On April 9, 2018, the five candidates for Suffolk County District Attorney shared the stage at the English High School in Jamaica Plain to make their case to the voters. Voter Choice Massachusetts was invited to conduct a straw poll with Ranked Choice Voting to help voters navigate this crowded field and find out which of these candidates was able to consolidate a majority of attendees' support, which "pick one and pray" plurality voting -- the way we vote now -- routinely fails to do.
Civic and political organizations, as well as the public at large, are increasingly recognizing the critical role district attorneys play in our lives. Today, more than ever, the public is growing acutely aware of how important it is to have public oversight and involvement in our criminal justice system so that it works the very best it can. As a result, people are paying more and more attention to district attorney elections statewide and nationally.
The forum was sponsored by JP Progressives and the Boston NAACP and was covered by this article in Commonwealth Magazine. (See the event Facebook page for more details about the event.) No Republican candidates have announced to run in their primary for this office, making the results of this Democratic primary decisive for the final outcome.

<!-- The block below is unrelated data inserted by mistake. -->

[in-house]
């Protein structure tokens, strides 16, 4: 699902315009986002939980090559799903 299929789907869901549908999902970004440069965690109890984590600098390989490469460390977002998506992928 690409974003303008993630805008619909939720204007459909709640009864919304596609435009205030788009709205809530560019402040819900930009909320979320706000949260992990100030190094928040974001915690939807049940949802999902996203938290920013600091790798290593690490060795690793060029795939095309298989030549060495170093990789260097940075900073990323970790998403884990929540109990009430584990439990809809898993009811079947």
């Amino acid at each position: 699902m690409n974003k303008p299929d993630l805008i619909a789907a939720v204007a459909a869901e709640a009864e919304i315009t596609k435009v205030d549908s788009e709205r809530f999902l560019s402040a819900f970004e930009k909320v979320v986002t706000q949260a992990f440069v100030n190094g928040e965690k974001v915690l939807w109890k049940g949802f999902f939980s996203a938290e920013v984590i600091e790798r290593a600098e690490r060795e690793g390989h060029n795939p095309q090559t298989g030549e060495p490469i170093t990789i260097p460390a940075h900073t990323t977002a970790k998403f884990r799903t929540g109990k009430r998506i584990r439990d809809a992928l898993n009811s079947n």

There are several self-described progressive candidates running. On the other hand, candidate Greg Henning has received significant campaign contributions from outgoing DA Dan Conley as well as police officers. This suggests he may be capable of consolidating a plurality of support from more moderate or conservative voters.
The way our “plurality” elections work now, voters can only pick one candidate on their ballot, and the winner is the person who gets the most votes, but not necessarily a majority -- more than 50%. The four self-described progressive candidates could end up splitting the support of their shared voter base and hurting each other. This would allow a more self-described moderate or conservative candidate to win with as little as 20% of the vote. If it turns out that the broad electorate leans progressive, then there is a problem. This splintering of ballots of like-minded voters between similar candidates could mean that the majority of the electorate could be denied a winner who they support.